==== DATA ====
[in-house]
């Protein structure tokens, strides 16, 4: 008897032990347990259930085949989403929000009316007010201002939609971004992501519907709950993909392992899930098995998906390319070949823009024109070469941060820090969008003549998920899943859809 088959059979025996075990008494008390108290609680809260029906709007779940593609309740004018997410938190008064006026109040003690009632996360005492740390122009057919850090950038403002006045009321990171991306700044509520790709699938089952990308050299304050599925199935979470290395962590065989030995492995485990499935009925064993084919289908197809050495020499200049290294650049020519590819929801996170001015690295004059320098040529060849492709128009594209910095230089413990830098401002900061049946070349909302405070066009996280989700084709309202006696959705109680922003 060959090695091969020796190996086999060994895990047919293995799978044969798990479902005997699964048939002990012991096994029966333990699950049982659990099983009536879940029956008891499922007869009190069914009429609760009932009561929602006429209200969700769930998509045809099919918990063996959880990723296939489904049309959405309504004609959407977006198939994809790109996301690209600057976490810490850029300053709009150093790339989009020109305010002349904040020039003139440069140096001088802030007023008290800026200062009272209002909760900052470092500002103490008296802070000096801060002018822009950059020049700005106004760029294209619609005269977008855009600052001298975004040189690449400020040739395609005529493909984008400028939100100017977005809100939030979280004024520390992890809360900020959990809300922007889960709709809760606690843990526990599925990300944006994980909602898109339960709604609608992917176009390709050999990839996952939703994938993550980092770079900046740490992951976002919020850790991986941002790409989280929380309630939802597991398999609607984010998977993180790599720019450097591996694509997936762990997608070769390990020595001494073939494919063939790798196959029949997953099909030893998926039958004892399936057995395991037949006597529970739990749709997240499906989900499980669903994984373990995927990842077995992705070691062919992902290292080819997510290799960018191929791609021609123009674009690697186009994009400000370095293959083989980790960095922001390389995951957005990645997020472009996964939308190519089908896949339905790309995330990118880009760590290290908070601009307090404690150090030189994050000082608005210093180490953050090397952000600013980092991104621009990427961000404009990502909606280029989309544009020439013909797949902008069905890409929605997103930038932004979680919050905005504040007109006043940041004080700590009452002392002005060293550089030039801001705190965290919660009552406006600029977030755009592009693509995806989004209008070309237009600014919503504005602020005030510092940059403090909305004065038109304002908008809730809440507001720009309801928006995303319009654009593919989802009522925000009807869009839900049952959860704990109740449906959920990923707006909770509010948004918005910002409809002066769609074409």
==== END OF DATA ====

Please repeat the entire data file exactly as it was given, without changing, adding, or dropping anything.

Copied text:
[in-house]
């Protein structure tokens, strides 16, 4: 008897032990347990259930085949989403929000009316007010201002939609971004992501519907709950993909392992899930098995998906390319070949823009024109070469941060820090969008003549998920899943859809 088959059979025996075990008494008390108290609680809260029906709007779940593609309740004018997410938190008064006026109040003690009632996360005492740390122009057919850090950038403002006045009321990171991306700044509520790709699938089952990308050299304050599925199935979470290395962590065989030995492995485990499935009925064993084919289908197809050495020499200049290294650049020519590819929801996170001015690295004059320098040529060849492709128009594209910095230089413990830098401002900061049946070349909302405070066009996280989700084709309202006696959705109680922003 060959090695091969020796190996086999060994895990047919293995799978044969798990479902005997699964048939002990012991096994029966333990699950049982659990099983009536879940029956008891499922007869009190069914009429609760009932009561929602006429209200969700769930998509045809099919918990063996959880990723296939489904049309959405309504004609959407977006198939994809790109996301690209600057976490810490850029300053709009150093790339989009020109305010002349904040020039003139440069140096001088802030007023008290800026200062009272209002909760900052470092500002103490008296802070000096801060002018822009950059020049700005106004760029294209619609005269977008855009600052001298975004040189690449400020040739395609005529493909984008400028939100100017977005809100939030979280004024520390992890809360900020959990809300922007889960709709809760606690843990526990599925990300944006994980909602898109339960709604609608992917176009390709050999990839996952939703994938993550980092770079900046740490992951976002919020850790991986941002790409989280929380309630939802597991398999609607984010998977993180790599720019450097591996694509997936762990997608070769390990020595001494073939494919063939790798196959029949997953099909030893998926039958004892399936057995395991037949006597529970739990749709997240499906989900499980669903994984373990995927990842077995992705070691062919992902290292080819997510290799960018191929791609021609123009674009690697186009994009400000370095293959083989980790960095922001390389995951957005990645997020472009996964939308190519089908896949339905790309995330990118880009760590290290908070601009307090404690150090030189994050000082608005210093180490953050090397952000600013980092991104621009990427961000404009990502909606280029989309544009020439013909797949902008069905890409929605997103930038932004979680919050905005504040007109006043940041004080700590009452002392002005060293550089030039801001705190965290919660009552406006600029977030755009592009693509995806989004209008070309237009600014919503504005602020005030510092940059403090909305004065038109304002908008809730809440507001720009309801928006995303319009654009593919989802009522925000009807869009839900049952959860704990109740449906959920990923707006909770509010948004918005910002409809002066769609074409």